Each speaker concurred with that sentiment in their own way, with Garcia emphasizing that, even as the new administration sounds far better on immigration than the old one did, the real work has just started: “We should reframe our thinking, our language, our policies, our laws from a humanitarian aid approach,” adding that “the abolishment of ICE is one small portion” of what ultimately needs to be done.

Brooks expressed the need for communities of color to take the lead, saying bluntly, “We need to stop waiting for the master to give us the tools for our liberation." Tom added, “We need solidarity within and solidarity across ... There are a lot of missing voices in our community,”  including those of undocumented people, Sikhs and Pacific Islanders, among others. We can break down doors, he, noted, but then we  must find ways to keep them open.

Moderated by Alicia Garza, Principal, Black Futures Lab


  • Alex Tom, Executive Director, Center for Empowered Politics
  • Cat Brooks, Co-Founder, Anti Police-Terror Project
  • Dulce Garcia, Executive Director, Border Angels


Wilkerson, whose best-selling book Caste compares the U.S.’s racial stratification to the ancient caste system of India, traced the thought process that led to her writing the book and its implications for today. “We have to confront the difficult question,” she said, “how is that these two countries, the United States and India, lead the world in COVID cases?”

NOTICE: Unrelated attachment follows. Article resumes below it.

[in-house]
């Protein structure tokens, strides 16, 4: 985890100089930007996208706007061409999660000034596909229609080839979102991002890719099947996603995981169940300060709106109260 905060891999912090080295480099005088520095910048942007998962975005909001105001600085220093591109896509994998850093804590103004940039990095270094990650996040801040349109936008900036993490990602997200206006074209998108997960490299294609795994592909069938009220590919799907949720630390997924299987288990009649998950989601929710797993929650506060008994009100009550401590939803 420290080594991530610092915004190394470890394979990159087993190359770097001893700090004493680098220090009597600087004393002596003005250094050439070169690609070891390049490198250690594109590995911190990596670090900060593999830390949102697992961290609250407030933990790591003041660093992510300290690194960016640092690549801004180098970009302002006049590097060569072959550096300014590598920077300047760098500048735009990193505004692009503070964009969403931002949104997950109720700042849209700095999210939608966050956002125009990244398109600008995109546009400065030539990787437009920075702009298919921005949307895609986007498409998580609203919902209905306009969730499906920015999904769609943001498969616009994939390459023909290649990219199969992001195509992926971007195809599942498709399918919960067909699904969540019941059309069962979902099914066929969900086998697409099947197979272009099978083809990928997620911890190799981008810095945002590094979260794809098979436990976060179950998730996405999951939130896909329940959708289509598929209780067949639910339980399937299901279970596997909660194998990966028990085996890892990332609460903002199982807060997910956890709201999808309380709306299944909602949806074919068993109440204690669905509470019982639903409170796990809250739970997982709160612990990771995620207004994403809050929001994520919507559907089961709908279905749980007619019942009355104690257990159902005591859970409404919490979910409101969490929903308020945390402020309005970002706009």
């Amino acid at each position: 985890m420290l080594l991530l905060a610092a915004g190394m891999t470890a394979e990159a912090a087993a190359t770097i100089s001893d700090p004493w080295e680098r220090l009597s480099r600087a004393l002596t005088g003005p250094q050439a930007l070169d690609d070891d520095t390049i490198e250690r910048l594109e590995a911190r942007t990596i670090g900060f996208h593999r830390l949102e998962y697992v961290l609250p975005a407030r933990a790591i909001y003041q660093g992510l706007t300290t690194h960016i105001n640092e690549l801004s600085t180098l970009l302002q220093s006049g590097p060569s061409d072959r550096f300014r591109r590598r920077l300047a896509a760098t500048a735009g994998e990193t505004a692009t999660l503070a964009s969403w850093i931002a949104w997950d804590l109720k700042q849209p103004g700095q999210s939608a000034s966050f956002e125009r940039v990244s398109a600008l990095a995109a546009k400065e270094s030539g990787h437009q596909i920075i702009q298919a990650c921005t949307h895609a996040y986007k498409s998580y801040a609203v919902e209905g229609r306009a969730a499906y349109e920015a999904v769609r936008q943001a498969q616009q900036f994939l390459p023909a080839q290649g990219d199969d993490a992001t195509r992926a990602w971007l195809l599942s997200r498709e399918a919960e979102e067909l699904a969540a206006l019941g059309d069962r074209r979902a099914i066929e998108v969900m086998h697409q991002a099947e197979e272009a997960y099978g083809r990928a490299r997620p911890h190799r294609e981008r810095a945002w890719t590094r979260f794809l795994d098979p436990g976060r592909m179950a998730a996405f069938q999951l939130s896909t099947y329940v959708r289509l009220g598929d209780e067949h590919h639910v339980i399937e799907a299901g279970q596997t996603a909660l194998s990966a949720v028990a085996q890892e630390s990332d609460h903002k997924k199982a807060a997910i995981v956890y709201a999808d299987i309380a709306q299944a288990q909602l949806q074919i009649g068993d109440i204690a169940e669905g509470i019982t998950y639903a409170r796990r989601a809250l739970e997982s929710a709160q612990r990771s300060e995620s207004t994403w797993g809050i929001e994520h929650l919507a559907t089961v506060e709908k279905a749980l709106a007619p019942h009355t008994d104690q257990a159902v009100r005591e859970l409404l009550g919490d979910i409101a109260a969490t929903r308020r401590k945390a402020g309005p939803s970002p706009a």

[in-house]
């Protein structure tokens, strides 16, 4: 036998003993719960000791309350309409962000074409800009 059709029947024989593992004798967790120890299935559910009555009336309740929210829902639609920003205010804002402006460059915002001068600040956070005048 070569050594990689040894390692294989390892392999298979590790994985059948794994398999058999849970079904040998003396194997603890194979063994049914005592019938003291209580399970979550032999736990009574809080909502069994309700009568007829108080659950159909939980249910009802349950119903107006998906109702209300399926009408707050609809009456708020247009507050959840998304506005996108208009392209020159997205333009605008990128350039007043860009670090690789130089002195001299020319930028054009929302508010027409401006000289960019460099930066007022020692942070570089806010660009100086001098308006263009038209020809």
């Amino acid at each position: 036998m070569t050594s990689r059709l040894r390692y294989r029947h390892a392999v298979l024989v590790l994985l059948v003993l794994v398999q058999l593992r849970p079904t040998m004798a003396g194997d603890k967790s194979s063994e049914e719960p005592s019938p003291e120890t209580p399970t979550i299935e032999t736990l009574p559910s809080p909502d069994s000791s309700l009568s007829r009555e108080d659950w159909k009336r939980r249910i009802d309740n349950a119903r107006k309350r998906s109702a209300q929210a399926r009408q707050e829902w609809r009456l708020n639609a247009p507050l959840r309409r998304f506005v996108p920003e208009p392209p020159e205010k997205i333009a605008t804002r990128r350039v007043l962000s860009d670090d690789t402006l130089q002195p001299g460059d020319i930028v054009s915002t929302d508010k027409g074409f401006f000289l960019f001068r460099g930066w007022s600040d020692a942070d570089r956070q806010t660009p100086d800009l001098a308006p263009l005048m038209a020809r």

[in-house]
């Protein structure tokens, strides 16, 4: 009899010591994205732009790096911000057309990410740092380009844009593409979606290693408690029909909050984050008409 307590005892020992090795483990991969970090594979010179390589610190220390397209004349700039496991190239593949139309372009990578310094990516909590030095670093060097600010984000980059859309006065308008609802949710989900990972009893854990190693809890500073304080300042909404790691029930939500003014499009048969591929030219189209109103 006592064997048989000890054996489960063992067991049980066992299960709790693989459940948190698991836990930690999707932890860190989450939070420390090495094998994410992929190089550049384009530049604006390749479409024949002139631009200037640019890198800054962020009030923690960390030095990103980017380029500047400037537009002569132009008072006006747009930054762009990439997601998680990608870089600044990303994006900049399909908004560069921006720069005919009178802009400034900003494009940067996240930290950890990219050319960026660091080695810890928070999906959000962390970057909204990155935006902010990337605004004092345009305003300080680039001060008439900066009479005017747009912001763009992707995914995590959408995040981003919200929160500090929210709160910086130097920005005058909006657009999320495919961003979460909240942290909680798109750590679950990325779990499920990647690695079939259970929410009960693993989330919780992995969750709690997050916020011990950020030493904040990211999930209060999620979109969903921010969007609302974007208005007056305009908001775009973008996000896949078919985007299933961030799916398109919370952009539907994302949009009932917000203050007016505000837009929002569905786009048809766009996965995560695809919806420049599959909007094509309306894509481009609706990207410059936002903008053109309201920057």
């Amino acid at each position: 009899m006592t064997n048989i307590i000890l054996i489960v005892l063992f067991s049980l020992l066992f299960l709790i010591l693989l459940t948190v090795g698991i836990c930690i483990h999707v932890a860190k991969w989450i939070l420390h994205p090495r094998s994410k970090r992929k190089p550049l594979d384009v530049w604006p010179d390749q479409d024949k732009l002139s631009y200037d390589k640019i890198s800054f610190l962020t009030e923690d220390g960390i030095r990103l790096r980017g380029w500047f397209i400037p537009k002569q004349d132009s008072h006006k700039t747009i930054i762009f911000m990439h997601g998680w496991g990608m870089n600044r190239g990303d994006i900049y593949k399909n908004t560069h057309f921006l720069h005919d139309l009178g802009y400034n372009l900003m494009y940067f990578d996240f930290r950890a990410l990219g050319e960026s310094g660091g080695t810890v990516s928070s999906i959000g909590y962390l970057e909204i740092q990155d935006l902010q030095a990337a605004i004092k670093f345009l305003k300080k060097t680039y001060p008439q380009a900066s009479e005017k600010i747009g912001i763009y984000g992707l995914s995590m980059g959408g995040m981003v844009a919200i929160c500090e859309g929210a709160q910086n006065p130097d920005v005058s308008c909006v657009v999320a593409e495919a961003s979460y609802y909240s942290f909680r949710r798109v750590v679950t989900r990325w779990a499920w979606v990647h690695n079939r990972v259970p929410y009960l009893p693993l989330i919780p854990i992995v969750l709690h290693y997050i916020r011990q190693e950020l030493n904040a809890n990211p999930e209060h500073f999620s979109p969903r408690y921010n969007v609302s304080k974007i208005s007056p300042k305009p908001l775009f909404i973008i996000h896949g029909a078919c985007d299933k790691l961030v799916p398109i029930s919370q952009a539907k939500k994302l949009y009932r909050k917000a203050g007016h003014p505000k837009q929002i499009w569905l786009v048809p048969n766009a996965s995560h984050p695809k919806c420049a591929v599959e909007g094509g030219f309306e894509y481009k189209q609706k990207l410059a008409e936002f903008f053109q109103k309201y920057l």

A caste system – whether open and acknowledged as in India or unspoken and unacknowledged as in the U.S. -- “embeds the sense of difference, a sense that some people are unworthy and undeserving,” Wilkerson said. And that has tragic impacts: “It’s literally costing lives.”

The U.S.’s caste system, Wilkerson said, has lingered since the nation’s origins: “Far too many people speak of slavery as a dark chapter in our country, when in fact is was the social, political and economic order established in our country.” And, she emphasized, slavery was not some transient phenomenon, noting, “It will not be until next year, 2022, that the United States will have been a free and independent nation for as long as slavery lasted on our soil…. We have inherited a 402-year-old social order. In order to dismantle the social order, it will take absolutely everything we have as a society. It takes everyone recognizing the urgency of our situation and being on the same page of what it took to get us to this point.”